The question then becomes, how do we prohibit former legislators who have been term limited out of politics from staying in politics? Can we ban them from becoming lobbyists? Can we force them to retire?

No, and that for two reasons.

First, the Constitution guarantees a right to free speech, which the Supreme Court has made abundantly clear includes the right to participate in campaigns and advocate for and against legislation, meaning everyone has a First Amendment right to become a lobbyist.

Second, even if we overturned two centuries of Supreme Court jurisprudence of somehow amended the Constitution to gut the First Amendment, the practical issue remains. How exactly do we enforce these prohibitions? How do we preclude those who have served in the center of policymaking for years on end from expressing their opinions? They know the people. They know the issues. They have the personalities, and are inevitably interested. Keeping them out of politics is just not an option, which brings us to the last point.

4. Any unintended consequences of the change would not make the problems in government worse.

Legislatures are inevitably places where influence gravitates toward those who have “the knack.” That nuanced skillset that enables experienced political veterans to navigate the complexities of a chaotic legislative session. Freshman legislators look to experts and authority figures not because they aren’t principled, but because the process of collaborative governance by nature compels it.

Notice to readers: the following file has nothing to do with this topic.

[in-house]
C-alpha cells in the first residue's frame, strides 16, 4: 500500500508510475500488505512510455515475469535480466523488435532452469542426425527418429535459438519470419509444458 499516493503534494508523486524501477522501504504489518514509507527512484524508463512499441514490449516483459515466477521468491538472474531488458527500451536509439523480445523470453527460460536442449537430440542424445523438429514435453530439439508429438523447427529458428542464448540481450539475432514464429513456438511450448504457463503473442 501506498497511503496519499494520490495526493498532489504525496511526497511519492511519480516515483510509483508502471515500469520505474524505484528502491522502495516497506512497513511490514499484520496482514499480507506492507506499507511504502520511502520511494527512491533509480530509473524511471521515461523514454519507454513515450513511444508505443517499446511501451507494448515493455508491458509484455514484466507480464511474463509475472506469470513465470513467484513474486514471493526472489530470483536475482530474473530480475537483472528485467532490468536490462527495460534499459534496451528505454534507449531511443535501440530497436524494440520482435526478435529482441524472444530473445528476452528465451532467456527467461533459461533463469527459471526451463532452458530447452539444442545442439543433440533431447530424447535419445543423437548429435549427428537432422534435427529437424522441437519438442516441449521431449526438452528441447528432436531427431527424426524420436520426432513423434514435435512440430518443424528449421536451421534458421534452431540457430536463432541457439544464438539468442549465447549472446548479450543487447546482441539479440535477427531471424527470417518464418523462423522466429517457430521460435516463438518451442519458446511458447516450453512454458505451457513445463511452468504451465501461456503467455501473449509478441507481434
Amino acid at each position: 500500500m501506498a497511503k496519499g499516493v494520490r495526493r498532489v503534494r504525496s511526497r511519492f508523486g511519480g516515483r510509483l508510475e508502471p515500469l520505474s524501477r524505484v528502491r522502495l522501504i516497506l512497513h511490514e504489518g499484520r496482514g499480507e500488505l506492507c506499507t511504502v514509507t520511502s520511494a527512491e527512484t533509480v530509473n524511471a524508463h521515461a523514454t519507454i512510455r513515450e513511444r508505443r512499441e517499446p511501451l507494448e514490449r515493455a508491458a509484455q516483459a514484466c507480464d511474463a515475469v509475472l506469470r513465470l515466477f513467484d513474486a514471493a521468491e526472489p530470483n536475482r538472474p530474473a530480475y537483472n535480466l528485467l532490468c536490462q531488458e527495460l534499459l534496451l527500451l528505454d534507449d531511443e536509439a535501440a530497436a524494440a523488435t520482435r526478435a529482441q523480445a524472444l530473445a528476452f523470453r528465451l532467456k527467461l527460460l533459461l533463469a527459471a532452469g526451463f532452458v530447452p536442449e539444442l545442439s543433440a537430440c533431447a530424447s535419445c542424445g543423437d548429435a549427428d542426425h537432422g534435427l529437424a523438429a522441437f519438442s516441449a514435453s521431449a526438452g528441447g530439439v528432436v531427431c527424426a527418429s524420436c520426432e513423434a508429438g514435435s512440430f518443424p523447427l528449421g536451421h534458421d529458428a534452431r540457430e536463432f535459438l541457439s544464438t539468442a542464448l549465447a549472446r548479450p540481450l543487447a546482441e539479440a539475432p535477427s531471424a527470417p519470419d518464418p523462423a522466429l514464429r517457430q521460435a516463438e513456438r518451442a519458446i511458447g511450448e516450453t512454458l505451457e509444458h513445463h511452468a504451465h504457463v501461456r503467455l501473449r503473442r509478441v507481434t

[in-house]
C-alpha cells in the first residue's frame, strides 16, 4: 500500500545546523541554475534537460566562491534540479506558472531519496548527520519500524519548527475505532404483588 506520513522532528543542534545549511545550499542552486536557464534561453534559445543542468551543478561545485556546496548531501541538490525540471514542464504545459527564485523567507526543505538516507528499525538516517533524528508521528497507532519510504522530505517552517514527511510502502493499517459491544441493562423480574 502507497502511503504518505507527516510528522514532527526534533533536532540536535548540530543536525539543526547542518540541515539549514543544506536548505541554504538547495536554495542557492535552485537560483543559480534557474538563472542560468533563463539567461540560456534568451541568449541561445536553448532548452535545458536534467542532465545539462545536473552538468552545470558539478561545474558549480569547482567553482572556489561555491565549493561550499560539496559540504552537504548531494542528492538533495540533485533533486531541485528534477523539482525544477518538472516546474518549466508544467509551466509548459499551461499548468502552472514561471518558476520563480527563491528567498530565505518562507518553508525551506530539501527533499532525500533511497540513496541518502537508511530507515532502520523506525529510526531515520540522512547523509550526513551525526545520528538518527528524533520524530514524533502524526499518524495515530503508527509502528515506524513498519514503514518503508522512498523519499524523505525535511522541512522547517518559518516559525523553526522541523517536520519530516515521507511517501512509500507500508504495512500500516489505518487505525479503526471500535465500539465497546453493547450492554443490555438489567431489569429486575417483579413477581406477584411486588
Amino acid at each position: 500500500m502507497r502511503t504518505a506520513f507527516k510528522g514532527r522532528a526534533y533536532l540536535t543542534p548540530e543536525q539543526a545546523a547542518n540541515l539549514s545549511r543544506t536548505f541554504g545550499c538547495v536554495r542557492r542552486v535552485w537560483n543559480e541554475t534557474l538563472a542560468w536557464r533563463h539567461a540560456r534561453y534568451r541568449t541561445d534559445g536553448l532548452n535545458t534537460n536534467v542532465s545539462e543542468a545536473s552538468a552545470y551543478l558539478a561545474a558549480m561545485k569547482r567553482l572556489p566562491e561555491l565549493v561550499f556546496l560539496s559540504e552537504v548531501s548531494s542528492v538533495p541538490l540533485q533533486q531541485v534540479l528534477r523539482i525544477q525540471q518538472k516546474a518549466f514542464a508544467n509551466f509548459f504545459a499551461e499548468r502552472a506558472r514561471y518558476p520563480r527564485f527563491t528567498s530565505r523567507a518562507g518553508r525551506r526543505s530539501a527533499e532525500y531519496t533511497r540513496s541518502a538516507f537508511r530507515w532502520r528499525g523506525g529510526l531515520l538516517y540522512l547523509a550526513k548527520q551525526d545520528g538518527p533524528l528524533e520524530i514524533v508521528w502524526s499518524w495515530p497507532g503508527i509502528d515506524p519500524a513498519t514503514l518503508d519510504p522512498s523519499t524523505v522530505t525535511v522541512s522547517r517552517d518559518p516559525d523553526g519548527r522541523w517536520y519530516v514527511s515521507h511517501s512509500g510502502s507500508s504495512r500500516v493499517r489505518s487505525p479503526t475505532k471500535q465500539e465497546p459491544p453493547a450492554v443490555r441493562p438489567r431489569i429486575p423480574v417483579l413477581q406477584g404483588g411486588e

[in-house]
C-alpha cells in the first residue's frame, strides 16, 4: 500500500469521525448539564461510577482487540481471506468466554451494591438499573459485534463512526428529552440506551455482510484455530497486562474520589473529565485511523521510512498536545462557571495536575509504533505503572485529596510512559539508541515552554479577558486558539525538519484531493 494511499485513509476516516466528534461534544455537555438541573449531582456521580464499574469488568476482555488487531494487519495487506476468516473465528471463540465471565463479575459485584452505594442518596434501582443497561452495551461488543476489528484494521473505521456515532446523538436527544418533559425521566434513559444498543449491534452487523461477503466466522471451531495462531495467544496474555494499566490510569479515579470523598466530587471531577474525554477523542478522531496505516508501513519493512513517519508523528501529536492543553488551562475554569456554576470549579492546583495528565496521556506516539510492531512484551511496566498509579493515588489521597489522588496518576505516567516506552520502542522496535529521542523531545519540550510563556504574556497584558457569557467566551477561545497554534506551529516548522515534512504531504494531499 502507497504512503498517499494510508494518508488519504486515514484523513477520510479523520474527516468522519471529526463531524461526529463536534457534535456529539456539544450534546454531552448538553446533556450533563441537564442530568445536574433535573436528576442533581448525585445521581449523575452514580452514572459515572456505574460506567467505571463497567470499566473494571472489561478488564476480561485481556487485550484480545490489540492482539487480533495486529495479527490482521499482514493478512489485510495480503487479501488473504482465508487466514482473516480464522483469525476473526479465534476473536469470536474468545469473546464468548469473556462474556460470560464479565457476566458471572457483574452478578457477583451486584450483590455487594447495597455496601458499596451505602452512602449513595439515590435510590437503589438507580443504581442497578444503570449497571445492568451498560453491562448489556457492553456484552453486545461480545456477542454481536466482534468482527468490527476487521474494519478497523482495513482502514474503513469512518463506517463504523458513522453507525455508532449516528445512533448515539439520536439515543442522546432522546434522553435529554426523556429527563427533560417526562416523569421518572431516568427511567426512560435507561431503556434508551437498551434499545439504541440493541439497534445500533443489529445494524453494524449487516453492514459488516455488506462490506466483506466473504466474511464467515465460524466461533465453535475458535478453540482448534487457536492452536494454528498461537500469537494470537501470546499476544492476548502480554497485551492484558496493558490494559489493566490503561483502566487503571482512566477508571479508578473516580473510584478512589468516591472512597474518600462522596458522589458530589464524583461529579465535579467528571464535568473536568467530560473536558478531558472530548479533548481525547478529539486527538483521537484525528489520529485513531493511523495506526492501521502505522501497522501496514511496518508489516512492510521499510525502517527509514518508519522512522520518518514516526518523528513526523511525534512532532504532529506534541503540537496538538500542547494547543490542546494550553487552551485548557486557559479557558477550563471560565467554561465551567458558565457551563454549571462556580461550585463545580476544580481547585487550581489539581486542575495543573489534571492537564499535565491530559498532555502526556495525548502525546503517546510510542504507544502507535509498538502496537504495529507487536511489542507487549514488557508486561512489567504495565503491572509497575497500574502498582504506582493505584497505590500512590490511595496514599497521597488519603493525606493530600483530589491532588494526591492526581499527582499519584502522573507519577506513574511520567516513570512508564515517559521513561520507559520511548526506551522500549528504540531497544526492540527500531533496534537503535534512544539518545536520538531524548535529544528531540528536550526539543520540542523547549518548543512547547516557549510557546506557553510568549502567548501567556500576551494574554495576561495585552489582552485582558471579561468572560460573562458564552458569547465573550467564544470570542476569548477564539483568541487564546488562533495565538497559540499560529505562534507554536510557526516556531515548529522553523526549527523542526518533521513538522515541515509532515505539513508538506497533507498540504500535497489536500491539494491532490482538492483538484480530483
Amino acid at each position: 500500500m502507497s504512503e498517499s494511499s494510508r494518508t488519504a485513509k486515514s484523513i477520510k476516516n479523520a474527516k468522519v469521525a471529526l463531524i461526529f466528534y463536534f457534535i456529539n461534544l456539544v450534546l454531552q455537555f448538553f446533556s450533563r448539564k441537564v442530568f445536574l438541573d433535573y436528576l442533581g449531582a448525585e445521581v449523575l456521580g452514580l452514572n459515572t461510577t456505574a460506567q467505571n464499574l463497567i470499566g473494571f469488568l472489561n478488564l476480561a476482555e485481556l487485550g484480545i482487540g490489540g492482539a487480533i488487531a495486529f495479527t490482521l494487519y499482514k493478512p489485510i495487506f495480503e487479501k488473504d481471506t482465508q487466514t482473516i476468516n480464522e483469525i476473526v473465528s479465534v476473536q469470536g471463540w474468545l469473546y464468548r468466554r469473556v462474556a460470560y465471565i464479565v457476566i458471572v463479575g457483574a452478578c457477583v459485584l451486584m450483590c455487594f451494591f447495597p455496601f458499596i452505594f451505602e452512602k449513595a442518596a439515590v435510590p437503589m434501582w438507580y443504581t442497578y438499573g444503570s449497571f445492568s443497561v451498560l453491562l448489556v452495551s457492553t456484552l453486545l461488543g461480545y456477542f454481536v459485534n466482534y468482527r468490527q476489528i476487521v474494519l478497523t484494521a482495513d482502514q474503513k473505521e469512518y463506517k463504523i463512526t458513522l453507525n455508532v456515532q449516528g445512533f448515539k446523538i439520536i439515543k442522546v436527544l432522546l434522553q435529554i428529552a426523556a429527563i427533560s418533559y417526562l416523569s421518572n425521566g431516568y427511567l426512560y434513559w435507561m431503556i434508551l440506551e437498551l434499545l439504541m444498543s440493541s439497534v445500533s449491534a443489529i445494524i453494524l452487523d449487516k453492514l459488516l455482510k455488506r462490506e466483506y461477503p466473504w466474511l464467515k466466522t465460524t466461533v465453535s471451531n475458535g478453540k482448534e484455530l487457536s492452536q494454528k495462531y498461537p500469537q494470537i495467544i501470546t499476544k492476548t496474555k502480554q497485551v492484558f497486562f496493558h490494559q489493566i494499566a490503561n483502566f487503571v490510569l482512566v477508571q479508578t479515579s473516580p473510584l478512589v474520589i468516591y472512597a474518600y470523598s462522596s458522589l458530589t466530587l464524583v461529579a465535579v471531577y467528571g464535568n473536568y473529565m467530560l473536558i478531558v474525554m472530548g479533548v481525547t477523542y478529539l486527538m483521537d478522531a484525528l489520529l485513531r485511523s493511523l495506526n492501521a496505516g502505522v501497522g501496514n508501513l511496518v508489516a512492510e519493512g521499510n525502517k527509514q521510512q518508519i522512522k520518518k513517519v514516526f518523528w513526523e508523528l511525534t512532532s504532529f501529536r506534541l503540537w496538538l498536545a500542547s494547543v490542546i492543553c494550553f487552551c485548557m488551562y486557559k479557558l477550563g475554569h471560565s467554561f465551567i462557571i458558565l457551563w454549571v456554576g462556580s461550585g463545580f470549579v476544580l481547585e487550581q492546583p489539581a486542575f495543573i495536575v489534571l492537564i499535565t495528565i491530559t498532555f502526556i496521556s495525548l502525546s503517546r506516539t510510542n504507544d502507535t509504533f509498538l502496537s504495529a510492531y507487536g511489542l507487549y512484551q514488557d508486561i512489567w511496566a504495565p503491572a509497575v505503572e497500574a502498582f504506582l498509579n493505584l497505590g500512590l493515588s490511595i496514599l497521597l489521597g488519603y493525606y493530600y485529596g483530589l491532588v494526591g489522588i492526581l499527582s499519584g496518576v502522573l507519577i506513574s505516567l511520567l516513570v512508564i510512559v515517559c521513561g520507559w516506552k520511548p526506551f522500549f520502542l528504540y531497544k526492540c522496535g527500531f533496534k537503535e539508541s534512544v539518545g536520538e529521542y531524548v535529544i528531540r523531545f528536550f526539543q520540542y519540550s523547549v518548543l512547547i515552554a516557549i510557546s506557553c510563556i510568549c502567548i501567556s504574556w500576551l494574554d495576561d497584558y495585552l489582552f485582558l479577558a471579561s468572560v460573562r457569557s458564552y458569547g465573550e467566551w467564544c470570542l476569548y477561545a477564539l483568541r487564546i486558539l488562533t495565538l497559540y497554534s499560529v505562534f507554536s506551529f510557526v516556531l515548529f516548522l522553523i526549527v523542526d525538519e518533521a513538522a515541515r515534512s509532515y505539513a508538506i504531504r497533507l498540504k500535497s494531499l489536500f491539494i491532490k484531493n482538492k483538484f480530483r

The only question that remains is who those authority figures will be. Who will set the agenda. This role has fallen traditionally upon leaders within the legislative chamber, House Speakers, committee chairs, and ring leaders of caucuses and coalitions, both good and bad. Living under this system is… tolerable.

You don’t always like the Speaker, but at least he has to act in someone’s best interest in order to maintain his position, his party’s majority, and his own district. Better yet, he has the various ring leaders of caucuses to deal with to maintain order.

Take that away and what you get is a cabal of former legislators-turned-lobbyists who are accountable to no one, presiding over a chamber in which half the members are too inexperienced to stand up to them and the other half are lame ducks because they can’t legally run again.

What could go wrong?

This all brings to mind the classic quote by Winston Churchill that democracy is the worst form of government there is, except for all the others.

So maybe career politicians who serve for decades on end are the worst imaginable sort of leaders… except for the alternative.

Luke is an attorney, campaign consultant, lobbyist, and historian with a passion for liberty and a nerdy sense of humor.

He holds a Jurisdoctorate Degree in law and a Bachelors degree in communications.